20     instructed you to contact your boss, General Tolimir?

21        A.   Yes, I stand by it.  The explanation provided should be taken in

22     a relative sense.  But I do stand by the -- the gist of the argument.  I

23     had received the task as specified, and I contacted those I was supposed

24     to.

25        Q.   Now, sir, you recall the evidence that you gave in the Tolimir

Page 19831

 1     case, and General Tolimir, during his cross-examination of you, asked you

 2     about the evidence you gave to the Prosecution during their questioning

 3     of you, during the direct examination by Mr. Vanderpuye.  And in -- in

 4     the course of that cross-examination, and we can call this up.  It's --

 5     in Sanction at T13138, lines 4 to 12, and I'll read out what you were

 6     asked by General Tolimir:

 7             "Q.  When providing this interview" - and that's a reference to

 8     the 2010 interview in Belgrade - "did you always repeatedly say that you

 9     were uncertain about the time precisely because a lot of time had elapsed

10     and that you cannot be specific as to the date?

11             "A.  Yes.

12             "Q.  Is there a possibility that later on, when questions were

13     put to you and insistence placed on confirming something you cannot

14     recall, you made certain changes to the original interview you provided

15     in Belgrade?

16             "A.  Partially, yes.  But the gist of my original statement

17     remains unchanged."

18             Do you stand by the testimony you gave?

19        A.   Yes, I do.

20        Q.   And do -- can you confirm that your recollection of these events

21     was better at the time you gave the interview in 2010 than your

22     recollection in 2011 during the Tolimir case?

23        A.   Relatively speaking.  It is a relative question, as a matter of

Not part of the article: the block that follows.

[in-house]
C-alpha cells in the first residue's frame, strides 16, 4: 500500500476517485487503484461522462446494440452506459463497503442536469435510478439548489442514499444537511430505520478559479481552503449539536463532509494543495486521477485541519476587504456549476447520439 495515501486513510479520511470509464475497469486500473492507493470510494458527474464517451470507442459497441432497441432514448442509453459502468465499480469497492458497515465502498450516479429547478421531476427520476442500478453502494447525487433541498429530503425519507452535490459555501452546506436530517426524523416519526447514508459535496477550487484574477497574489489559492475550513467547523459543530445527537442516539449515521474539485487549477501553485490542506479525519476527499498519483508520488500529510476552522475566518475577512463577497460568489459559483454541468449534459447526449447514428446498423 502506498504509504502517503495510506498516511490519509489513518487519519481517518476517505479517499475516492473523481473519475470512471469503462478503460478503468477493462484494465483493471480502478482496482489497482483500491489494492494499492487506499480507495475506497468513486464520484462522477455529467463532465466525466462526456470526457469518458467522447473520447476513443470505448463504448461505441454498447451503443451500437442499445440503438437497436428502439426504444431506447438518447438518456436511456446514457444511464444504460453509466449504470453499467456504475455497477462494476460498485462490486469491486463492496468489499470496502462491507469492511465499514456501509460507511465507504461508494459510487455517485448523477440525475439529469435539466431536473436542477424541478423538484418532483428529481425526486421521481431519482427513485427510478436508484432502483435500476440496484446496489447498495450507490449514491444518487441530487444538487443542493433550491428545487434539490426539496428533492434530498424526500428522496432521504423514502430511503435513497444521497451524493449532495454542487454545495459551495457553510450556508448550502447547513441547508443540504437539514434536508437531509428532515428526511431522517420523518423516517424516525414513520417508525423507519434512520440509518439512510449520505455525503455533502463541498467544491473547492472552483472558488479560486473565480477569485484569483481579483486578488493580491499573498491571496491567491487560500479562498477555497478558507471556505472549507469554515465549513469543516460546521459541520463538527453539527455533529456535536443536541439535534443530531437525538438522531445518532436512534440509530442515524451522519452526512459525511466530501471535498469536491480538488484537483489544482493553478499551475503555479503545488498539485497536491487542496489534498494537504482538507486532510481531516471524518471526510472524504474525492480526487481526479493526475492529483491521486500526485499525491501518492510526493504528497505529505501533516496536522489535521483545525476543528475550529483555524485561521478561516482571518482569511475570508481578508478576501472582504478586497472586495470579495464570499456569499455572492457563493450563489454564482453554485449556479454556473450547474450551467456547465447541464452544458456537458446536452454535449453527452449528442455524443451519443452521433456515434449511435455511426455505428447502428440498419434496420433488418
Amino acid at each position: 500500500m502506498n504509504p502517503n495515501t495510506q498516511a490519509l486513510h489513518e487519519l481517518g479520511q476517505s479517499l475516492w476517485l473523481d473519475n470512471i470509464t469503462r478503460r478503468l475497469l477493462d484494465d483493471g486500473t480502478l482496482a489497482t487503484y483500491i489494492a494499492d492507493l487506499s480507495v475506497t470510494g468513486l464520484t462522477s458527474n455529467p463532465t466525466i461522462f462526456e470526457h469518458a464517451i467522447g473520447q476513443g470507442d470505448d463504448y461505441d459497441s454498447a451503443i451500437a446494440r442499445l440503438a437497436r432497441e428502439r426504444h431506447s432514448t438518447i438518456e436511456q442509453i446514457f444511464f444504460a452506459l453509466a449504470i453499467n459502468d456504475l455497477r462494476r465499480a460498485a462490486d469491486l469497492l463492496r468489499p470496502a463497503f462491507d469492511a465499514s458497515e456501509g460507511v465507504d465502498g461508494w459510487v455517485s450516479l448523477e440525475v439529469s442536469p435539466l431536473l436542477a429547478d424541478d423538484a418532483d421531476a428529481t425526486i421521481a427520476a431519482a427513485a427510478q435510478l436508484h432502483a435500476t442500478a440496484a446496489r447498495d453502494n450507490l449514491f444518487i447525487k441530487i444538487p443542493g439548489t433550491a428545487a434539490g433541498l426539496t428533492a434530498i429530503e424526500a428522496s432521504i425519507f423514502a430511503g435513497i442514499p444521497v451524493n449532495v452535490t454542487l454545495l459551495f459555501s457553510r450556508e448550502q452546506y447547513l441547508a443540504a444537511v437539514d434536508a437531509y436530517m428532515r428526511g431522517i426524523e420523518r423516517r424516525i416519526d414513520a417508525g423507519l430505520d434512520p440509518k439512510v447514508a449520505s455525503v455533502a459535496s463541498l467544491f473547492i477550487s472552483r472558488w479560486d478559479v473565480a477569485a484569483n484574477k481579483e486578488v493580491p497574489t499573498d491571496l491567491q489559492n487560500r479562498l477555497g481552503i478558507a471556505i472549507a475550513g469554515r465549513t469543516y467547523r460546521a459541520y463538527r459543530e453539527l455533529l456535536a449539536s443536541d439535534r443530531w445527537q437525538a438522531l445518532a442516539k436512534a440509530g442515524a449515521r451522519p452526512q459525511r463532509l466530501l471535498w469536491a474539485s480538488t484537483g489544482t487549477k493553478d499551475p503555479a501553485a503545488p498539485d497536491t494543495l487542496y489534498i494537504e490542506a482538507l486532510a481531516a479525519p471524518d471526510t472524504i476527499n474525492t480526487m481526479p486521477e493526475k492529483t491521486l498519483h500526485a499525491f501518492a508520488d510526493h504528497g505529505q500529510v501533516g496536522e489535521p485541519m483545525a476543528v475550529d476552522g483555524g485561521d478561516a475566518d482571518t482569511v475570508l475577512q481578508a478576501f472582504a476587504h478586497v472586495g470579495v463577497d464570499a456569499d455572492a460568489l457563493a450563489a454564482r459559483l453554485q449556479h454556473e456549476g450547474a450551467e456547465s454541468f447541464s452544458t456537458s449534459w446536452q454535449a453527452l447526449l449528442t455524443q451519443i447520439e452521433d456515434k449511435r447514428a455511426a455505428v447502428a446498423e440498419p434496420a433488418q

24     fact.  Perhaps I gave it some thought afterwards, and then I presume I

25     could recall a few details, although there are very few that I can recall

Page 19832

 1     after so many years.  However, I still maintain that the gist of it --

 2     well, whether it was one day or two days, from this point in time it is

 3     very difficult for me to decide and to stand firmly by saying one thing

 4     or the other.

 5        Q.   Now, moving on to your testimony in the Tolimir case --

 6        A.   No one put any pressure on me in the sense that I should opt for

 7     this or that date.  Perhaps it was my reasoning.  I was searching for the

 8     most logical answer as to how things may have been.

 9        Q.   So that's -- sorry.  Colonel, that's what you did in the Tolimir

10     case.  But was your recollection at the interview -- you stand by your

11     recollection that -- the evidence you gave then?

12        A.   Yes, I've already said.

13        Q.   Okay.  So just in relation, then, to the testimony you gave in

14     Tolimir, and this is your testimony between the 18th and 21 April 2011,

15     can you tell the Chamber whether you recently had the opportunity to

16     listen to the evidence you gave in that case?

17        A.   Yes, I did.  I listened to my evidence in court, and I read the

18     first statement I gave in Belgrade on the 2nd and 3rd February.

19        Q.   Now, with the clarifications and the evidence that you've given

20     today, does your Tolimir evidence, the evidence you gave in the Tolimir

21     case, the -- the -- what -- that you heard, does that fairly and

22     accurately reflect what you had told the Trial Chamber in that case?

23        A.   Yes.

24             MS. HASAN:  Your Honours, I'd offer 65 ter 30492, which are